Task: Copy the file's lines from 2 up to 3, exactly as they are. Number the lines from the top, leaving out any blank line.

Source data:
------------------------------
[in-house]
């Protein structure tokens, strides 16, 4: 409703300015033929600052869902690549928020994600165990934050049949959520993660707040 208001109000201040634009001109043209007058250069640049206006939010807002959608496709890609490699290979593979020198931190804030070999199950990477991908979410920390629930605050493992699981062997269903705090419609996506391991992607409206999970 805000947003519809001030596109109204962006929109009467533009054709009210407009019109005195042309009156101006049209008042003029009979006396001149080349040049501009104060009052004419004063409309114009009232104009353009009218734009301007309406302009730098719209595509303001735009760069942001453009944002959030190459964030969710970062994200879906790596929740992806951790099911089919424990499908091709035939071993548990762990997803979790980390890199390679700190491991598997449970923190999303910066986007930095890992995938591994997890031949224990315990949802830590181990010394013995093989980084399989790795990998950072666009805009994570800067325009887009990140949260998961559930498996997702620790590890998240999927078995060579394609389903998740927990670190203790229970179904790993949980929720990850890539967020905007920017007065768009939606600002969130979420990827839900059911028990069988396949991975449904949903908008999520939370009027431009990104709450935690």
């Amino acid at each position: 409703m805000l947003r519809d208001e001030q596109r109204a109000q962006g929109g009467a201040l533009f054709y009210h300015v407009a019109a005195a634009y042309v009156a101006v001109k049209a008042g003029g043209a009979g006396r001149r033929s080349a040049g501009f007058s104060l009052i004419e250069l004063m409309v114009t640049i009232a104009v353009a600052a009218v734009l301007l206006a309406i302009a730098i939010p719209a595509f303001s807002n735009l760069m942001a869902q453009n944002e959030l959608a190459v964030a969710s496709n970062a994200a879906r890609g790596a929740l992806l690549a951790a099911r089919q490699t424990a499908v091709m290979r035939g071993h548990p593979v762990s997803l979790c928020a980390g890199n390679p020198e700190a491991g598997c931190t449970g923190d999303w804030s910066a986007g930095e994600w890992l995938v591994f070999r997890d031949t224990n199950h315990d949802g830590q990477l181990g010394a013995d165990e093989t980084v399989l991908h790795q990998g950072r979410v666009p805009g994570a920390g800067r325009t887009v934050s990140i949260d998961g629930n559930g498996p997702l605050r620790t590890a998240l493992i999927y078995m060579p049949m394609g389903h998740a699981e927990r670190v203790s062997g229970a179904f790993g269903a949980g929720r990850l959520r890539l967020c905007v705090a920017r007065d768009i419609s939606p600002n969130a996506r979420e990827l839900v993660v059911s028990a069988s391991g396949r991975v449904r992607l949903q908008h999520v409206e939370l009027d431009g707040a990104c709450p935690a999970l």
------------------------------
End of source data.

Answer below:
């Protein structure tokens, strides 16, 4: 409703300015033929600052869902690549928020994600165990934050049949959520993660707040 208001109000201040634009001109043209007058250069640049206006939010807002959608496709890609490699290979593979020198931190804030070999199950990477991908979410920390629930605050493992699981062997269903705090419609996506391991992607409206999970 805000947003519809001030596109109204962006929109009467533009054709009210407009019109005195042309009156101006049209008042003029009979006396001149080349040049501009104060009052004419004063409309114009009232104009353009009218734009301007309406302009730098719209595509303001735009760069942001453009944002959030190459964030969710970062994200879906790596929740992806951790099911089919424990499908091709035939071993548990762990997803979790980390890199390679700190491991598997449970923190999303910066986007930095890992995938591994997890031949224990315990949802830590181990010394013995093989980084399989790795990998950072666009805009994570800067325009887009990140949260998961559930498996997702620790590890998240999927078995060579394609389903998740927990670190203790229970179904790993949980929720990850890539967020905007920017007065768009939606600002969130979420990827839900059911028990069988396949991975449904949903908008999520939370009027431009990104709450935690």
């Amino acid at each position: 409703m805000l947003r519809d208001e001030q596109r109204a109000q962006g929109g009467a201040l533009f054709y009210h300015v407009a019109a005195a634009y042309v009156a101006v001109k049209a008042g003029g043209a009979g006396r001149r033929s080349a040049g501009f007058s104060l009052i004419e250069l004063m409309v114009t640049i009232a104009v353009a600052a009218v734009l301007l206006a309406i302009a730098i939010p719209a595509f303001s807002n735009l760069m942001a869902q453009n944002e959030l959608a190459v964030a969710s496709n970062a994200a879906r890609g790596a929740l992806l690549a951790a099911r089919q490699t424990a499908v091709m290979r035939g071993h548990p593979v762990s997803l979790c928020a980390g890199n390679p020198e700190a491991g598997c931190t449970g923190d999303w804030s910066a986007g930095e994600w890992l995938v591994f070999r997890d031949t224990n199950h315990d949802g830590q990477l181990g010394a013995d165990e093989t980084v399989l991908h790795q990998g950072r979410v666009p805009g994570a920390g800067r325009t887009v934050s990140i949260d998961g629930n559930g498996p997702l605050r620790t590890a998240l493992i999927y078995m060579p049949m394609g389903h998740a699981e927990r670190v203790s062997g229970a179904f790993g269903a949980g929720r990850l959520r890539l967020c905007v705090a920017r007065d768009i419609s939606p600002n969130a996506r979420e990827l839900v993660v059911s028990a069988s391991g396949r991975v449904r992607l949903q908008h999520v409206e939370l009027d431009g707040a990104c709450p935690a999970l």